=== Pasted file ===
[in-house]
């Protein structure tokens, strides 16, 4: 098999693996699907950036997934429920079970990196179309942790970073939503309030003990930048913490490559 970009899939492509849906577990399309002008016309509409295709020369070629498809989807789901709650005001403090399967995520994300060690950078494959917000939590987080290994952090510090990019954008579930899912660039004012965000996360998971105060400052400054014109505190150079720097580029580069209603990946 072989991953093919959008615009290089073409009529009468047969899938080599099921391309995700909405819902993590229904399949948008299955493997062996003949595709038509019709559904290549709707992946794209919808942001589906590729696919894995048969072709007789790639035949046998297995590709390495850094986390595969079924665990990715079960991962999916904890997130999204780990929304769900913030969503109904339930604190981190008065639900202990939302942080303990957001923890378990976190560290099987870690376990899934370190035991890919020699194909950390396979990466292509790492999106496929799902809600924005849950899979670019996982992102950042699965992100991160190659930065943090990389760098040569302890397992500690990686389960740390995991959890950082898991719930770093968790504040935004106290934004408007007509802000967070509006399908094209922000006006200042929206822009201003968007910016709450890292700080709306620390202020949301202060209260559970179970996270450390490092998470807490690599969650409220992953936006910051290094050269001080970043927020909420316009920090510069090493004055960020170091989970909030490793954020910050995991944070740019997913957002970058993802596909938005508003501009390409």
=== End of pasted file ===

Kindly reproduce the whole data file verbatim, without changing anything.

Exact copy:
[in-house]
């Protein structure tokens, strides 16, 4: 098999693996699907950036997934429920079970990196179309942790970073939503309030003990930048913490490559 970009899939492509849906577990399309002008016309509409295709020369070629498809989807789901709650005001403090399967995520994300060690950078494959917000939590987080290994952090510090990019954008579930899912660039004012965000996360998971105060400052400054014109505190150079720097580029580069209603990946 072989991953093919959008615009290089073409009529009468047969899938080599099921391309995700909405819902993590229904399949948008299955493997062996003949595709038509019709559904290549709707992946794209919808942001589906590729696919894995048969072709007789790639035949046998297995590709390495850094986390595969079924665990990715079960991962999916904890997130999204780990929304769900913030969503109904339930604190981190008065639900202990939302942080303990957001923890378990976190560290099987870690376990899934370190035991890919020699194909950390396979990466292509790492999106496929799902809600924005849950899979670019996982992102950042699965992100991160190659930065943090990389760098040569302890397992500690990686389960740390995991959890950082898991719930770093968790504040935004106290934004408007007509802000967070509006399908094209922000006006200042929206822009201003968007910016709450890292700080709306620390202020949301202060209260559970179970996270450390490092998470807490690599969650409220992953936006910051290094050269001080970043927020909420316009920090510069090493004055960020170091989970909030490793954020910050995991944070740019997913957002970058993802596909938005508003501009390409």